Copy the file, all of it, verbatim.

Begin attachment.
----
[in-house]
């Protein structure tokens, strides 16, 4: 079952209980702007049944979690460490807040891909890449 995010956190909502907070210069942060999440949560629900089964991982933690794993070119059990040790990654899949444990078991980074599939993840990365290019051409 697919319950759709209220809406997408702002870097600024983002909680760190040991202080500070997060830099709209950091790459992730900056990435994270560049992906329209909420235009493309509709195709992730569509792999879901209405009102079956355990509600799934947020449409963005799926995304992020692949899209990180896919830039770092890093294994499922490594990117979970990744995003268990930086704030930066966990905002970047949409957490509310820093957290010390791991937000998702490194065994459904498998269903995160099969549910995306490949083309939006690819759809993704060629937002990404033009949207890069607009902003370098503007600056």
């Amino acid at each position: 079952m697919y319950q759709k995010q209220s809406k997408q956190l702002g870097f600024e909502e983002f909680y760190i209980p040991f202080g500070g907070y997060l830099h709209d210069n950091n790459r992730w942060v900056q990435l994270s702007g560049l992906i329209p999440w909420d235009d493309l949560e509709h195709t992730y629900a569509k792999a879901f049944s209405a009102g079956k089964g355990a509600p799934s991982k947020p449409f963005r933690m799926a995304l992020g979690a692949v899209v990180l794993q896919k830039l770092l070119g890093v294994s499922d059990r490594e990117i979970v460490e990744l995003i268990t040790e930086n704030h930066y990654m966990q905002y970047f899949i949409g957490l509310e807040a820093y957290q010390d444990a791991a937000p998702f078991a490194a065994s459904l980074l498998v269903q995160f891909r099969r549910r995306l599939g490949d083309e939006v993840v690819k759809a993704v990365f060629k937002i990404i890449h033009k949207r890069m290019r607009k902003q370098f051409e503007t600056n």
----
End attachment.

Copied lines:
[in-house]
């Protein structure tokens, strides 16, 4: 079952209980702007049944979690460490807040891909890449 995010956190909502907070210069942060999440949560629900089964991982933690794993070119059990040790990654899949444990078991980074599939993840990365290019051409 697919319950759709209220809406997408702002870097600024983002909680760190040991202080500070997060830099709209950091790459992730900056990435994270560049992906329209909420235009493309509709195709992730569509792999879901209405009102079956355990509600799934947020449409963005799926995304992020692949899209990180896919830039770092890093294994499922490594990117979970990744995003268990930086704030930066966990905002970047949409957490509310820093957290010390791991937000998702490194065994459904498998269903995160099969549910995306490949083309939006690819759809993704060629937002990404033009949207890069607009902003370098503007600056």
């Amino acid at each position: 079952m697919y319950q759709k995010q209220s809406k997408q956190l702002g870097f600024e909502e983002f909680y760190i209980p040991f202080g500070g907070y997060l830099h709209d210069n950091n790459r992730w942060v900056q990435l994270s702007g560049l992906i329209p999440w909420d235009d493309l949560e509709h195709t992730y629900a569509k792999a879901f049944s209405a009102g079956k089964g355990a509600p799934s991982k947020p449409f963005r933690m799926a995304l992020g979690a692949v899209v990180l794993q896919k830039l770092l070119g890093v294994s499922d059990r490594e990117i979970v460490e990744l995003i268990t040790e930086n704030h930066y990654m966990q905002y970047f899949i949409g957490l509310e807040a820093y957290q010390d444990a791991a937000p998702f078991a490194a065994s459904l980074l498998v269903q995160f891909r099969r549910r995306l599939g490949d083309e939006v993840v690819k759809a993704v990365f060629k937002i990404i890449h033009k949207r890069m290019r607009k902003q370098f051409e503007t600056n």